Birutė Ramoškienė


The aim of the study was to assess the relationship between coping strategies and aggression among persons with limb amputations. The subjects of the study was 55 persons, undergone lower limb amputation, who were hospitalised at AB „Ortopedijos technika“ Physical medicine department, their average age was 58,29 ± 1,543, 29 of them were men, 26 – women. Participants were individually investigated by filling the questionnaire made of sociodemographic questions, The Buss-Perry Aggression Questionnaire (1992) and Ž. Grakauskas and G. Valickas Improved Lithuanian Coping with Stress Questionnaire (2010). The results showed, that there are no statistically significant coping strategies differences between persons, who undergone traumatic or not traumatic lower limb amputations, and when it’s passed more time after the amputation, more often is used avoidance coping strategy. Also it was found, that women with lower limb amputation are more likely to use aggression component hostility than men. Younger lower limb amputation undergone participants are more likely to use problem solving coping strategy and aggression component anger than the older ones, also the patients with higher education are more likely to use verbal aggression then the ones with lower education. Also it was found, that higher patients’ emotional venting strategy scores are associated with higher aggression component anger scores, meanwhile with higher physical aggression scores it associates only in older and not traumatic amputees. Higher total score of aggression and verbal aggression scores forecasts more frequent using of emotional venting strategy and higher education. Higher aggression component anger scores forecasts more frequent using of problem solving and emotional venting strategies. Higher education, higher aggression component hostility scores forecasts female gender.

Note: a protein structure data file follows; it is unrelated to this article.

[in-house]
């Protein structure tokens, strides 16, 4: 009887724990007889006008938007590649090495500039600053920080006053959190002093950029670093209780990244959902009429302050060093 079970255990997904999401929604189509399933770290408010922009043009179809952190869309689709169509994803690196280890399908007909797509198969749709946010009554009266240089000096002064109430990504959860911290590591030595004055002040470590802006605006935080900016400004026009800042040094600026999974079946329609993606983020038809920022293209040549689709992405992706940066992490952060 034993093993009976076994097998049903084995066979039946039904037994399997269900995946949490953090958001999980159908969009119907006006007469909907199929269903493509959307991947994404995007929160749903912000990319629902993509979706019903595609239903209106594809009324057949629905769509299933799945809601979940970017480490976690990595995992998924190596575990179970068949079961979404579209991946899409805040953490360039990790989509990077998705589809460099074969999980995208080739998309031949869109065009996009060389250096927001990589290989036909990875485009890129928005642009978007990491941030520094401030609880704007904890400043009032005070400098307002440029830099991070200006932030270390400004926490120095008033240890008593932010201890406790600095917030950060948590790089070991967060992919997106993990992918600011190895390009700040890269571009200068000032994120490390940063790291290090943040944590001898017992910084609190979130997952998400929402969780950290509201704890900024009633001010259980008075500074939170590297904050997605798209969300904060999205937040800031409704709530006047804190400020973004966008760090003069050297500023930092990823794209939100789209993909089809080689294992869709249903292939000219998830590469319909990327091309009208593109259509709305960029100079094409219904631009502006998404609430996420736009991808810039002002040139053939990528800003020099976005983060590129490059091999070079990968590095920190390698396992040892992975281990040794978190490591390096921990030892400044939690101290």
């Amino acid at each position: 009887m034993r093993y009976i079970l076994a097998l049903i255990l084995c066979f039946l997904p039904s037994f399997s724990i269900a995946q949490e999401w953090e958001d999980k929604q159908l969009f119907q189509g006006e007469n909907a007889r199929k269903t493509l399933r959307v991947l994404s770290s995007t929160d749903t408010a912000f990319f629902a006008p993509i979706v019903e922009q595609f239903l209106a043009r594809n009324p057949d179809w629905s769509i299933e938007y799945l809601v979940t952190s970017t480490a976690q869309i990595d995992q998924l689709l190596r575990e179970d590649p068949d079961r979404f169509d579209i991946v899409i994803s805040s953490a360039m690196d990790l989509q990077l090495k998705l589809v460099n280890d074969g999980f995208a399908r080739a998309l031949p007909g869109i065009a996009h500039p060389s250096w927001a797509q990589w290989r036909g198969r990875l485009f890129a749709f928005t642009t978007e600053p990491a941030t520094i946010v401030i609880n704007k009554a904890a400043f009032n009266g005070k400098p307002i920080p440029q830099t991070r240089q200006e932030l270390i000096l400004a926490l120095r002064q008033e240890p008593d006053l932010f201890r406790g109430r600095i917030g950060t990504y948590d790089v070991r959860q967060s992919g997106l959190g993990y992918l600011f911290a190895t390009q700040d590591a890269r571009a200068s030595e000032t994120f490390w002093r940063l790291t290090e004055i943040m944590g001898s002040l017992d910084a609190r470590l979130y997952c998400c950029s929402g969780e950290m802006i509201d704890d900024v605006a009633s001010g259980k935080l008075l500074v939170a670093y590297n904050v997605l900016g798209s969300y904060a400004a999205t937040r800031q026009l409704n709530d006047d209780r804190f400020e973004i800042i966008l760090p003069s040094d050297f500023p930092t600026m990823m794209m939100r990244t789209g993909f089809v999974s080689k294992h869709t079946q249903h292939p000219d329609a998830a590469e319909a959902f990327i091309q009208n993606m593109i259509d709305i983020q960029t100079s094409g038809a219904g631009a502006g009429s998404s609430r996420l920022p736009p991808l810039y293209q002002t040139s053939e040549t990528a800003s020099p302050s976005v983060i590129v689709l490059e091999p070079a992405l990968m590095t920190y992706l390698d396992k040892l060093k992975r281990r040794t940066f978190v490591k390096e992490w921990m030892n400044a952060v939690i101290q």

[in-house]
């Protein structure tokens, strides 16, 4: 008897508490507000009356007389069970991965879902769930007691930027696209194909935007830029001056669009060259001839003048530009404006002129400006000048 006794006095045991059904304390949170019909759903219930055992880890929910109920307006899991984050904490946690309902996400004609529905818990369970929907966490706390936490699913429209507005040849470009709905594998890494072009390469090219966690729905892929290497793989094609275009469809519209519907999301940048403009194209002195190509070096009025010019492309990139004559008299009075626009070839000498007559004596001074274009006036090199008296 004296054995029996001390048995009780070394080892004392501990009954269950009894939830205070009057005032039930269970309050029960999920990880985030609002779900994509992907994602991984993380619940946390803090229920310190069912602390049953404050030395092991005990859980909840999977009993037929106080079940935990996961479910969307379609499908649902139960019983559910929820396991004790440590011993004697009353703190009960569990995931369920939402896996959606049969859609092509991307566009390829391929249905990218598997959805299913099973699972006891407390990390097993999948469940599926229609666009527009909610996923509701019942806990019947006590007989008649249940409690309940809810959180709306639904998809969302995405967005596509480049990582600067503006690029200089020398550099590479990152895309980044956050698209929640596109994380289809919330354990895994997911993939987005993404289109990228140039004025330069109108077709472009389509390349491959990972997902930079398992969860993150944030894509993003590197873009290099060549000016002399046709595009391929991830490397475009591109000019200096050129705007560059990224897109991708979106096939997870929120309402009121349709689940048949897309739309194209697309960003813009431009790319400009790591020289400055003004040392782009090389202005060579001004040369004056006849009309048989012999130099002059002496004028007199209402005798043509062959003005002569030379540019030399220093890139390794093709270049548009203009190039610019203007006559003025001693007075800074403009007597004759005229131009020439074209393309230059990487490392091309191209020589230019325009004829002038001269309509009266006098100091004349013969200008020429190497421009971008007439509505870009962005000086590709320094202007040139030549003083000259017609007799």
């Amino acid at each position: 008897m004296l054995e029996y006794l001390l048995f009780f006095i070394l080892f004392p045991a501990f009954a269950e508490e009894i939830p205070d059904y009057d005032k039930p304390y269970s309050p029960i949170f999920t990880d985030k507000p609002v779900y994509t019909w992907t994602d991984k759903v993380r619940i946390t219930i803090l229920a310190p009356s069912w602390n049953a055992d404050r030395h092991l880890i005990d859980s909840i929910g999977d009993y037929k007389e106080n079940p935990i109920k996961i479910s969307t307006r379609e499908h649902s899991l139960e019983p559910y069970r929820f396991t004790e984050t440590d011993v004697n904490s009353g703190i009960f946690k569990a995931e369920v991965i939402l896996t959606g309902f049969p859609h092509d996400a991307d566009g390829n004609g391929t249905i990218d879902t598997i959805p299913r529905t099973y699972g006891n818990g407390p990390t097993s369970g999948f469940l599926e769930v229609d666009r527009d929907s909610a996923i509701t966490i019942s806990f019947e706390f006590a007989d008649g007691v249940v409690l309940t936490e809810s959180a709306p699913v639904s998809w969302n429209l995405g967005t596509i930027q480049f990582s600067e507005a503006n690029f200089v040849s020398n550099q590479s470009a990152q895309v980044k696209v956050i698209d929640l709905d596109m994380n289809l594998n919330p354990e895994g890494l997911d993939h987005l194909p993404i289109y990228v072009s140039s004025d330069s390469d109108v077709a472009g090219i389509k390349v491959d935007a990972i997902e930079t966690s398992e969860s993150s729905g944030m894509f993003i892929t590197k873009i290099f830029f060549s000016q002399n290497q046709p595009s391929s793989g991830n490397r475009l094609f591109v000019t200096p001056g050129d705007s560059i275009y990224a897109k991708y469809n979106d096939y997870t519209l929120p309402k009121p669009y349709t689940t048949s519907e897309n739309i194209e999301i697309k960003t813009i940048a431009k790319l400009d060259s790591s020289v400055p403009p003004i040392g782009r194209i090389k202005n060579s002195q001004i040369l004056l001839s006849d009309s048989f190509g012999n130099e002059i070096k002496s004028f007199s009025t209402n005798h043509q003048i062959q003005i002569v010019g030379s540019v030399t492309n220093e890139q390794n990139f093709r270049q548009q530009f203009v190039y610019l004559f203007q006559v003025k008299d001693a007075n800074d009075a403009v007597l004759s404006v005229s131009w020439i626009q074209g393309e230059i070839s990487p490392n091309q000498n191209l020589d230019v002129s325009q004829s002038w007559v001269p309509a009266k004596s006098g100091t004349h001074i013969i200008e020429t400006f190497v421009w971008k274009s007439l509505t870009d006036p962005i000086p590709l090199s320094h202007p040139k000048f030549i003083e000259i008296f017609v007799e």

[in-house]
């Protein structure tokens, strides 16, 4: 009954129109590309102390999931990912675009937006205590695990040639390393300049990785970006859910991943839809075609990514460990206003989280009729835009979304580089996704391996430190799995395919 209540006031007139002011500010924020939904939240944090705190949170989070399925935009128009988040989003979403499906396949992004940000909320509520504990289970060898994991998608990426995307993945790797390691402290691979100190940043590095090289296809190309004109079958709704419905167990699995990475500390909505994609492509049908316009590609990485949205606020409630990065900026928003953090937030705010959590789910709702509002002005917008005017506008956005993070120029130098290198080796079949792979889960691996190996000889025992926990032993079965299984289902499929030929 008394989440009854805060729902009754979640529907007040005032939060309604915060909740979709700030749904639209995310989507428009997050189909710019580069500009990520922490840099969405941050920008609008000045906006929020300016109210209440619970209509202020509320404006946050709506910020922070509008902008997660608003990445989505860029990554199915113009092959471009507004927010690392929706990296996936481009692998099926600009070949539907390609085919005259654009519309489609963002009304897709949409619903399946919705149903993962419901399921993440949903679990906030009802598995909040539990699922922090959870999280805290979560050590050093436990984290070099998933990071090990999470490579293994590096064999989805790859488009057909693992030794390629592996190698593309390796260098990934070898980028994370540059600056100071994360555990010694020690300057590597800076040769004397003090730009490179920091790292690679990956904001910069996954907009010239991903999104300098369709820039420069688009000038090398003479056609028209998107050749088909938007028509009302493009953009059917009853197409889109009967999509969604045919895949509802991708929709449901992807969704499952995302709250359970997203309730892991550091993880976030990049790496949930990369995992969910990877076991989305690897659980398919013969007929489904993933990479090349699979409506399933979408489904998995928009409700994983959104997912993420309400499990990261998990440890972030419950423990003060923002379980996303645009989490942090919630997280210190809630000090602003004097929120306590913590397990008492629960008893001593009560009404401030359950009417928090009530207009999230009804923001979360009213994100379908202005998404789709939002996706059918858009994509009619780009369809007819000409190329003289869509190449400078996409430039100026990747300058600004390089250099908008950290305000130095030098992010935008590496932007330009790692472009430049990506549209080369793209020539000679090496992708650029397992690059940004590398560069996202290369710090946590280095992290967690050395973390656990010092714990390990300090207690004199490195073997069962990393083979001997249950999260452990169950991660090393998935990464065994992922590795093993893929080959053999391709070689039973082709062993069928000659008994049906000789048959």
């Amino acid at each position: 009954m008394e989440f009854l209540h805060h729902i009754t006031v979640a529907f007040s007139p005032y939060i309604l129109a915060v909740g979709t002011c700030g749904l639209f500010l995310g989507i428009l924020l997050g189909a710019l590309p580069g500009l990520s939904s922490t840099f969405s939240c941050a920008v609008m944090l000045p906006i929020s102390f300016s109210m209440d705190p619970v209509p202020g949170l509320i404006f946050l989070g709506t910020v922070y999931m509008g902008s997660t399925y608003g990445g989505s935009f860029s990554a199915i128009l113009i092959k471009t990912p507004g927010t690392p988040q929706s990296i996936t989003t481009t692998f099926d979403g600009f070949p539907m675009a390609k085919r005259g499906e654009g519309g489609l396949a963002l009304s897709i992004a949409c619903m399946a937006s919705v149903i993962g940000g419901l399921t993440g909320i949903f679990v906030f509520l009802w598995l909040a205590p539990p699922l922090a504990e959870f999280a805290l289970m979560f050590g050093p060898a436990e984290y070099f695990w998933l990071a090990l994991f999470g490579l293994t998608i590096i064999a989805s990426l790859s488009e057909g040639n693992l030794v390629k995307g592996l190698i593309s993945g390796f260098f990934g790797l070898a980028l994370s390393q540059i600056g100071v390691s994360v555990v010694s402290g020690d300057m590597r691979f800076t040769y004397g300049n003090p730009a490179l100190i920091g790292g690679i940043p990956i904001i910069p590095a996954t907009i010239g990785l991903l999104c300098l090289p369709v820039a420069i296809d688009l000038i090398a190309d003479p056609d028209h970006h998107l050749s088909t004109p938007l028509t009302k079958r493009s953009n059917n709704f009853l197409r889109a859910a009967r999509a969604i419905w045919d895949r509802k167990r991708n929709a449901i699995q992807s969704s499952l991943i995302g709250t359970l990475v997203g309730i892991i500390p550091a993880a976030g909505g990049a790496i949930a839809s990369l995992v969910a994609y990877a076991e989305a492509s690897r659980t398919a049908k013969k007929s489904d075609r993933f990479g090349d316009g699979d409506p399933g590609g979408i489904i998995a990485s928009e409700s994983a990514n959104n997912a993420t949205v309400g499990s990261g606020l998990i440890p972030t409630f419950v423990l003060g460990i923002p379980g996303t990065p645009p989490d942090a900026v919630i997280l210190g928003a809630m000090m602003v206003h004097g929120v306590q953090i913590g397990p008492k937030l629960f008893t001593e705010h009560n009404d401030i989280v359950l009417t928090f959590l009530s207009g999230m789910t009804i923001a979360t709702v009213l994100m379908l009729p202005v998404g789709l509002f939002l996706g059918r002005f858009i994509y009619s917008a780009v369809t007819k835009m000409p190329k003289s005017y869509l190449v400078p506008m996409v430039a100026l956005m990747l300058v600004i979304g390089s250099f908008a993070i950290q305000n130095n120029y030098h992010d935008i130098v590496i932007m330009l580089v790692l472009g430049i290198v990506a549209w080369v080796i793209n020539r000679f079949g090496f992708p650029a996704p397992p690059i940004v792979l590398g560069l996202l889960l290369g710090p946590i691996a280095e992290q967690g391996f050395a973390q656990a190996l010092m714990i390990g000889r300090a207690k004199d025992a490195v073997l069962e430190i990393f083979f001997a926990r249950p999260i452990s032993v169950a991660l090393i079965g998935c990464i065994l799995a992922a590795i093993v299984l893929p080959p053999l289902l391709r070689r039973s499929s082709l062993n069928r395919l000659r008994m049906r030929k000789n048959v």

Keyword(s): limb amputation; stress; coping strategies; aggression; components of aggression.
DOI: 10.5200/sm-hs.2016.023
Full TextPDF